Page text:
“Cyntoia Brown committed, by her own admission, a horrific crime at the age of 16. Yet, imposing a life sentence on a juvenile that would require her to serve at least 51 years before even being eligible for parole consideration is too harsh, especially in light of the extraordinary steps Ms. Brown has taken to rebuild her life,” Haslam said in a statement. “Transformation should be accompanied by hope. So, I am commuting Ms. Brown’s sentence, subject to certain conditions.”
According to The Tennessean, Haslam’s order requires Brown to participate in regular counseling sessions and to perform 50 hours of community service, including working with at-risk youth. She will also be required to get a job. Brown will remain on parole for 10 years.
Haslam was pushed to grant clemency to Brown through a campaign that included celebrities, social justice advocates, lawyers and social media users. The story gained national attention in 2018 when celebrities like Kim Kardashian and Rihanna began raising awareness to Brown’s case. Her story had previously been told in a documentary, “Me Facing Life,” which came out in 2011.
In a statement from her attorneys, Brown said, “Thank you, Governor Haslam, for your act of mercy in giving me a second chance. I will do everything I can to justify your faith in me.”
Brown was convicted of killing 43-year-old Johnny Michael Allen in 2004. She was sentenced to 51 years to life in prison on a murder charge. Brown had met Allen in Nashville and he paid $150 to have sex with her. While they were at his home, Brown shot Allen in the head and fled in his truck with $172 in cash and several firearms. She then drove to a motel to meet her pimp.
Brown has been serving her sentence at the Tennessee Prison for Women. She would have been there at least until she was 67, if not for the commutation. While in prison, Brown completed her GED and then graduated from Lipscomb University with an associate’s degree.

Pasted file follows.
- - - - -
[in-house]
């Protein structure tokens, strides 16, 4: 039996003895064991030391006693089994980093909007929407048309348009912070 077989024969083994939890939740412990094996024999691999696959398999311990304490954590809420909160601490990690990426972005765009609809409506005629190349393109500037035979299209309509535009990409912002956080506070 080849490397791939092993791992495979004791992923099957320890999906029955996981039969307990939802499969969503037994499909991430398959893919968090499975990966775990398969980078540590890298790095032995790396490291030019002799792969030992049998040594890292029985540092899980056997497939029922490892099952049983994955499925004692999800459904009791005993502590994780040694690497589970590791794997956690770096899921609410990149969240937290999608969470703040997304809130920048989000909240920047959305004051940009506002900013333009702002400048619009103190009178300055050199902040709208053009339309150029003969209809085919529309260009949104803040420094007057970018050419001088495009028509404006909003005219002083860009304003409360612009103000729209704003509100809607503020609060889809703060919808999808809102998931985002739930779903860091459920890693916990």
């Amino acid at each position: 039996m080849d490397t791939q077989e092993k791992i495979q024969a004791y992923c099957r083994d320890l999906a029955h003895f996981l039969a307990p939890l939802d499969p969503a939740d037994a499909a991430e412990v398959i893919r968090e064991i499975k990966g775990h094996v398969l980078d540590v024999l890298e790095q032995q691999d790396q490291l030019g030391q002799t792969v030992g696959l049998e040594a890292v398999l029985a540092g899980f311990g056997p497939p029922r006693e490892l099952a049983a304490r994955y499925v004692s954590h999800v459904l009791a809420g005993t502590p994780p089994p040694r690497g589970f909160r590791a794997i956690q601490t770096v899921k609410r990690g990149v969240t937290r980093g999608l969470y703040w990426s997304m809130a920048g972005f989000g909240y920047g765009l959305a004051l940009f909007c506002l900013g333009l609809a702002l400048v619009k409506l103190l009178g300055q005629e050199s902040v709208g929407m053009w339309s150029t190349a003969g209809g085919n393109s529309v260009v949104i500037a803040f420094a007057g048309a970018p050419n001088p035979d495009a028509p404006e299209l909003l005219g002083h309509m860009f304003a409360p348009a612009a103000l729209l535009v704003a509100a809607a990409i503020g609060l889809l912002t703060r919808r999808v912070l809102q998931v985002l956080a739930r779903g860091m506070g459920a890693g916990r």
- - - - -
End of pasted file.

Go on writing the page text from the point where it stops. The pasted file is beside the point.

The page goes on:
“I want to thank those at the Tennessee Department of Corrections who saw something in me worth salvaging, especially Ms. Connie Seabrooks for allowing me to participate in the Lipscomb LIFE Program. It changed my life. I am also grateful to those at the Tennessee Department of Corrections who will work with me over the next several months to help me in the transition from prison to the free world,” Brown said in a statement. “Thank you to Dr. Richard Goode and Dr. KAte Watkins and all of you at Lipscomb University for opening up a whole new world for me. I have one course left to finish my Bachelor’s degree, which I will complete in May 2019.”
Brown added, “I am thankful for all the support, prayers and encouragement I have received. We truly serve a God of second chances and new beginnings. The Lord has held my hand this whole time and I would have never made it without Him. Let today be a testament to His Saving Grace. Thank you to my family for being a backbone these past 14 years. I am also thankful to my lawyers and their staffs, and all the others who for the last decade have freely given of their time and expertise to help me get to this day. I love all of you and will be forever grateful. With God’s help, I am committed to live the rest of my life helping others, especially young people. My hope is to help other young girls avoid ending up where I have been.”
READ NEXT: Lawyer Threw His Wife’s Dogs Off a Balcony, Killing One, Cops Say
by – heavy.com